LUX, in Conversation with Michael Marquez

27 Aug 2019

As Phoenix Dance Theatre gears up for its annual Phoenix at Home performances from 25 – 28 September 2019, we sit down with company dancer Michael Marquez, who this year showcases his choreographic explorations with LUX, an original short contemporary dance duet.

What inspired you to create LUX? What themes and/or emotions are explored?

The inspiration for Lux comes from a personal journey through accepting an inevitable decision that was looming and that left me disoriented and displaced. I also looked into how I coped with moving on with such sweet memories and feelings, as well as a bitter aftertaste of what could have been.

It is an exploration of how memories affect a person. The dialogue, or perhaps an interior monologue, between the person and the memory, appears to be a last chance to relive physical sensations and emotional journeys, and at times an opportunity to mould past experiences to make sense of present moments. Lux also deals with evoking what happens within the mind where time becomes circular and transcends the physical realm, almost to make something eternal, perhaps to avoid the inevitability of certain events.

Are there any other choreographers that you think your choreographic style is similar to?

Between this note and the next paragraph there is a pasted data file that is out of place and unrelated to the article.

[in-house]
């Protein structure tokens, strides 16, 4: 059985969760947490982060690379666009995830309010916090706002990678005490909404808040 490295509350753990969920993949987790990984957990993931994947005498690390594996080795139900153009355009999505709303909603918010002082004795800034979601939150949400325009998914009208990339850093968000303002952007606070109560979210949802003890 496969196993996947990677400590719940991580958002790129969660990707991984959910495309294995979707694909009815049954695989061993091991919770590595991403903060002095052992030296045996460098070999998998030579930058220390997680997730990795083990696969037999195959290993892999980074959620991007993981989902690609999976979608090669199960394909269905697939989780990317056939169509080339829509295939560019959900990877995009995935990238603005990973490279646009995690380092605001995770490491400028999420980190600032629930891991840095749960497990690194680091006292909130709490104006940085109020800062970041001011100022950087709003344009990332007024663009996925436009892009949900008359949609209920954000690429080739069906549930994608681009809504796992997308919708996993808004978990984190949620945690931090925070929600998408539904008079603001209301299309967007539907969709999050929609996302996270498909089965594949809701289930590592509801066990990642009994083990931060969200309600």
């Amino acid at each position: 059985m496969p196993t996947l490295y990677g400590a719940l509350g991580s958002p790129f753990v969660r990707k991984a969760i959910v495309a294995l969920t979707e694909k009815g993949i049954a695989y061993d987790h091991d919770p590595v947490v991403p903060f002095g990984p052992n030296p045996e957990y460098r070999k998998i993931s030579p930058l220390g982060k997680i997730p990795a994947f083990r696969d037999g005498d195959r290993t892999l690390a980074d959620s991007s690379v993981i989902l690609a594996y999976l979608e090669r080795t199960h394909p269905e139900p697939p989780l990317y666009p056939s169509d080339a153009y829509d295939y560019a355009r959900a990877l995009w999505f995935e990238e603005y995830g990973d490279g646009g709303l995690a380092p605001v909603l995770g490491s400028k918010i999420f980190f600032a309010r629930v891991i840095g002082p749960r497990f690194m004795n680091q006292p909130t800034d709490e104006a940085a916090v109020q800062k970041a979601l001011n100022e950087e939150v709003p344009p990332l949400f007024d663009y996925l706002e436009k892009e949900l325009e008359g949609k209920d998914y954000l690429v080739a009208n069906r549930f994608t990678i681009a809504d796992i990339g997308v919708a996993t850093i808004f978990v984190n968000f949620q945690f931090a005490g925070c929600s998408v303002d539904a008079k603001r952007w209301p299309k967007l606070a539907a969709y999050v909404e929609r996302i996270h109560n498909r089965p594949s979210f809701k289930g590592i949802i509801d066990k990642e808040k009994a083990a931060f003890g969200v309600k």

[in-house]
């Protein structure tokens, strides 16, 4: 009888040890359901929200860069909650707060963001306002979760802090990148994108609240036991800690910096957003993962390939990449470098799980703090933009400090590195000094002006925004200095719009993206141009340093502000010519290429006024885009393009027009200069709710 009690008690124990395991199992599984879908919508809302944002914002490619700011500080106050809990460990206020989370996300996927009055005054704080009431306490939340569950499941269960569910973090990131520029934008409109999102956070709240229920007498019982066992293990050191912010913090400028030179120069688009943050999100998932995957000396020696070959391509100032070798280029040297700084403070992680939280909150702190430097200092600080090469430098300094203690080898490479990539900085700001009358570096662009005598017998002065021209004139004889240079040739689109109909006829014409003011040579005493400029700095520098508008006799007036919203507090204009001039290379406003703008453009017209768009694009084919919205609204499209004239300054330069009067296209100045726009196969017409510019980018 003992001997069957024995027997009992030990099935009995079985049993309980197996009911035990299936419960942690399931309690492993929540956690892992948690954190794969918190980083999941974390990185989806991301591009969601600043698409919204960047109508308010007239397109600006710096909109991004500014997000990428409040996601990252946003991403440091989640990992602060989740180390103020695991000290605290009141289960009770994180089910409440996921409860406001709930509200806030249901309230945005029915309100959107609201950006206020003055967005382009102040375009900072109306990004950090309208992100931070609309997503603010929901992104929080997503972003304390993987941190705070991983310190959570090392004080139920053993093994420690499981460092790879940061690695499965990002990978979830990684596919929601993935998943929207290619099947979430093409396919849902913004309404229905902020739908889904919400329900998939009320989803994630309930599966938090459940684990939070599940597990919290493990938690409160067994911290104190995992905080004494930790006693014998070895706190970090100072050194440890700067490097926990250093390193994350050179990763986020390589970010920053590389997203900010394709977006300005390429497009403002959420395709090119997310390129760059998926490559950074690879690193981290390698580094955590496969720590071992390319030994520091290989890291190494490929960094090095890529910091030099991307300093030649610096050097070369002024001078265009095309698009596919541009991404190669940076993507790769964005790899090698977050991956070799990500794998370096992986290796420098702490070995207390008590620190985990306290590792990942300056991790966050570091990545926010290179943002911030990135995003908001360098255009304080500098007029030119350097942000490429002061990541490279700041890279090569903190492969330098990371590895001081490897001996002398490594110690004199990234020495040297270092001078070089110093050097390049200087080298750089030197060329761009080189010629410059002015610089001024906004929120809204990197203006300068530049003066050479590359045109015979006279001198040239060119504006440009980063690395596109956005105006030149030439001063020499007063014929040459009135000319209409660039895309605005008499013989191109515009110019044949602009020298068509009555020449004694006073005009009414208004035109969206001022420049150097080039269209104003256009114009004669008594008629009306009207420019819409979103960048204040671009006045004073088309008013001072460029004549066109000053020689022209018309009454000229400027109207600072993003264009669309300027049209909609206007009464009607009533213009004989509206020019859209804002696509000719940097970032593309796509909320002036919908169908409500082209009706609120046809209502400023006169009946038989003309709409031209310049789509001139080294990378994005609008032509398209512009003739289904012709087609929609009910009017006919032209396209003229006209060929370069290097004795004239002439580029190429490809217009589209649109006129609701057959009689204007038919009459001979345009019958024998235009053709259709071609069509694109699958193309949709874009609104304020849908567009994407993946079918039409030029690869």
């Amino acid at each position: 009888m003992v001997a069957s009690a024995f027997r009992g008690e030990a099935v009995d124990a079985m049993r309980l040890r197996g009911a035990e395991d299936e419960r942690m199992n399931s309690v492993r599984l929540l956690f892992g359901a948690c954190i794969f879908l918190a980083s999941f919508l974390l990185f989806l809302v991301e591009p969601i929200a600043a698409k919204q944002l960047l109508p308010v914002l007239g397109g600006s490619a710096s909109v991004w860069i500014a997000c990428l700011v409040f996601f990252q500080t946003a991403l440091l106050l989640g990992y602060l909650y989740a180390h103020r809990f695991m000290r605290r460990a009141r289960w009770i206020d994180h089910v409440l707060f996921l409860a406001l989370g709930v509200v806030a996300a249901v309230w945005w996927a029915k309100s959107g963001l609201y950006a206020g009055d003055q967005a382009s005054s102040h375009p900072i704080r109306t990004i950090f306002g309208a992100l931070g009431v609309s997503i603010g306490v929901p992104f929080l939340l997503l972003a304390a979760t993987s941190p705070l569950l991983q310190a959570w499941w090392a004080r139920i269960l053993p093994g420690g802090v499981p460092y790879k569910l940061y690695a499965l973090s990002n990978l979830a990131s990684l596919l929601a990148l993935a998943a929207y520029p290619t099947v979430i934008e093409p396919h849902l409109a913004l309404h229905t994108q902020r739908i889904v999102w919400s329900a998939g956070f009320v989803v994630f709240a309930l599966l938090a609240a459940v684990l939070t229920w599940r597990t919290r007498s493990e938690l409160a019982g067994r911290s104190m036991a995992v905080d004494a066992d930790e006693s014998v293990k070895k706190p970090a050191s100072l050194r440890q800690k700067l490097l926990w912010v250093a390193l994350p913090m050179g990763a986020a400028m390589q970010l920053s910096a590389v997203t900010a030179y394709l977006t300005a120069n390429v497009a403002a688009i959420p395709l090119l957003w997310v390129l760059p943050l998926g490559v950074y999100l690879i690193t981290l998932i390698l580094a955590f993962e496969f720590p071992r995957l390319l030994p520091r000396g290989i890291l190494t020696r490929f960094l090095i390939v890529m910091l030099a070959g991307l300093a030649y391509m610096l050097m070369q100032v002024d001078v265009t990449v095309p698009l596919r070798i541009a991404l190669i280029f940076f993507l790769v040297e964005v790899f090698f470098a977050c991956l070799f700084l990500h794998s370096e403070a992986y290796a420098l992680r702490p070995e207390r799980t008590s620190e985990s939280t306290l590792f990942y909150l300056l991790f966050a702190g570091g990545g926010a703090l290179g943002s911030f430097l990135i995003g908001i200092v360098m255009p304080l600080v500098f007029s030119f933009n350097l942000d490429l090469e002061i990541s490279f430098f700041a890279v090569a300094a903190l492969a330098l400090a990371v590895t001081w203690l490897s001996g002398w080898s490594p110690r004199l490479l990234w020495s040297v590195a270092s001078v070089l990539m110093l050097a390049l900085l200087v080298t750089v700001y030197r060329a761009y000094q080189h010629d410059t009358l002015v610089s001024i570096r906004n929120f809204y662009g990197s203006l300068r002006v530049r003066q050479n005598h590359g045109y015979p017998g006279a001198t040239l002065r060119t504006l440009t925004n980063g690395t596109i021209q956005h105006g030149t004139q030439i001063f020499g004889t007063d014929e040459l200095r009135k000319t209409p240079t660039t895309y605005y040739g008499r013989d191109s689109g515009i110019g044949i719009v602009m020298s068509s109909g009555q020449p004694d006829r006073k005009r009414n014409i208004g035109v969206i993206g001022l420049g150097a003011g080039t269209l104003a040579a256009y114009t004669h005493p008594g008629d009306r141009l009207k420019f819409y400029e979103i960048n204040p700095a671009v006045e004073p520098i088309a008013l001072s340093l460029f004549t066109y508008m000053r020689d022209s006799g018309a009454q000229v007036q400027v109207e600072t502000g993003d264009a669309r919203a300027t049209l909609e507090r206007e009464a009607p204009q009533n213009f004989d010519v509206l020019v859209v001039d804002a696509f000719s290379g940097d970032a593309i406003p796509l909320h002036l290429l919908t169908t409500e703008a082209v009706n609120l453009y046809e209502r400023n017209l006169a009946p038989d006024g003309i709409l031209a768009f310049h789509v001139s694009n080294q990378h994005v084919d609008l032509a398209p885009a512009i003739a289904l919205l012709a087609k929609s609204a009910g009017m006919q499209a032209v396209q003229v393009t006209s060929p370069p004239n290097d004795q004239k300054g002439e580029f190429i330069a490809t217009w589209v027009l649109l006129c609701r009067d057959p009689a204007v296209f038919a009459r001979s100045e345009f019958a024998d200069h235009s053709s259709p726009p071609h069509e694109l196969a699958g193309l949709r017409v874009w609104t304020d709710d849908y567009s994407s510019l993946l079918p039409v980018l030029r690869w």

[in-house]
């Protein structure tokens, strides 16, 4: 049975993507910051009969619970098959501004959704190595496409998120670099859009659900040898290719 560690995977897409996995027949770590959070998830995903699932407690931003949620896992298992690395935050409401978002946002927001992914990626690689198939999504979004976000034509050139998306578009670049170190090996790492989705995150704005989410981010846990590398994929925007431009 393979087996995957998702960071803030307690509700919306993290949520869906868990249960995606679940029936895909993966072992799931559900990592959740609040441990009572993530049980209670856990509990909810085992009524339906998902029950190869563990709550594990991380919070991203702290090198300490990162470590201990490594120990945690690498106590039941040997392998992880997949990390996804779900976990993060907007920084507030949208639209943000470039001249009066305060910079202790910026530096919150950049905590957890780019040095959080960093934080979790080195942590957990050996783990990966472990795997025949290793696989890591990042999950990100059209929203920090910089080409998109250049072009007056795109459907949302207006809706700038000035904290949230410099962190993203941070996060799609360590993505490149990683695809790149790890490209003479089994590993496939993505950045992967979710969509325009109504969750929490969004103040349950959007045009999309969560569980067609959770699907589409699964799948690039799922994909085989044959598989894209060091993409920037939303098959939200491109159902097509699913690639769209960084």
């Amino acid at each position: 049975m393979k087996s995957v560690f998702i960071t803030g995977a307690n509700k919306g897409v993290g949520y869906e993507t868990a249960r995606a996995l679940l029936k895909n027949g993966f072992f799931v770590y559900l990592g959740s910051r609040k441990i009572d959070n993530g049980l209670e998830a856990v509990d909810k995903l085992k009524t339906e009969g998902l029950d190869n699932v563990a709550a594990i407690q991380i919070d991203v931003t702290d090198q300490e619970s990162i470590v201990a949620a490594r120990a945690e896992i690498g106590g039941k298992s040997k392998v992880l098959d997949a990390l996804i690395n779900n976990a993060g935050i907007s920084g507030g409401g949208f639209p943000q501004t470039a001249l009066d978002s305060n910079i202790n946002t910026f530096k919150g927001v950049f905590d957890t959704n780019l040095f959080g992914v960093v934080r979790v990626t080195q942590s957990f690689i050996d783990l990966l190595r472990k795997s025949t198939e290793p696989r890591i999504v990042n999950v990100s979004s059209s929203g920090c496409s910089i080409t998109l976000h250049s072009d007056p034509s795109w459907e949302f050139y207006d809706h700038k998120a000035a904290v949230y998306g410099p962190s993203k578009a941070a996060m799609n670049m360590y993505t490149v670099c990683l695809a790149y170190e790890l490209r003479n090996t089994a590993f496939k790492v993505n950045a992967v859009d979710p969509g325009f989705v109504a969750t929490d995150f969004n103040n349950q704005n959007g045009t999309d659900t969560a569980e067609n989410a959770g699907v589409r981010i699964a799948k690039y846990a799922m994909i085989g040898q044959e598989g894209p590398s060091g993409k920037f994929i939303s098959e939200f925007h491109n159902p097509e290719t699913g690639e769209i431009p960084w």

In this particular duet, my choreographic style is influenced by many choreographers, some I follow virtually, some I had the pleasure to work with and learn repertoire from. My body definitely has echo of works by USA choreographers Robyn Mineko Williams and Kate Weare, as well as most recently by Amaury Lebrun; repertoire of Nacho Duato I’ve learned during training, and virtually, by means of observation and attending performances, Ivan Perez and Jiri Pokorny.

Who are your choreographic idols?

Such a hard question! I have many… I believe in choreographers and makers that have a holistic approach to their work: they push the frame of the art form without stepping out of it and they take the time to research and develop the content of the work. I look up to artists for different reasons and the way they have a clear grasp of their craft: some examples are Alexander Ekman, for his clever humor and grandiose imagination, Guy Nader and Maria Campos, for their hypnotic and mesmerizing partnering work, Amit Lahav, for his theatricality, simplicity and communicative devices and so many more.

You can catch Lux alongside a mixed programme of contemporary dance at Phoenix at Home from 25 – 28 September at the Stanley and Audrey Burton Theatre, Leeds.

Click here for more information and tickets.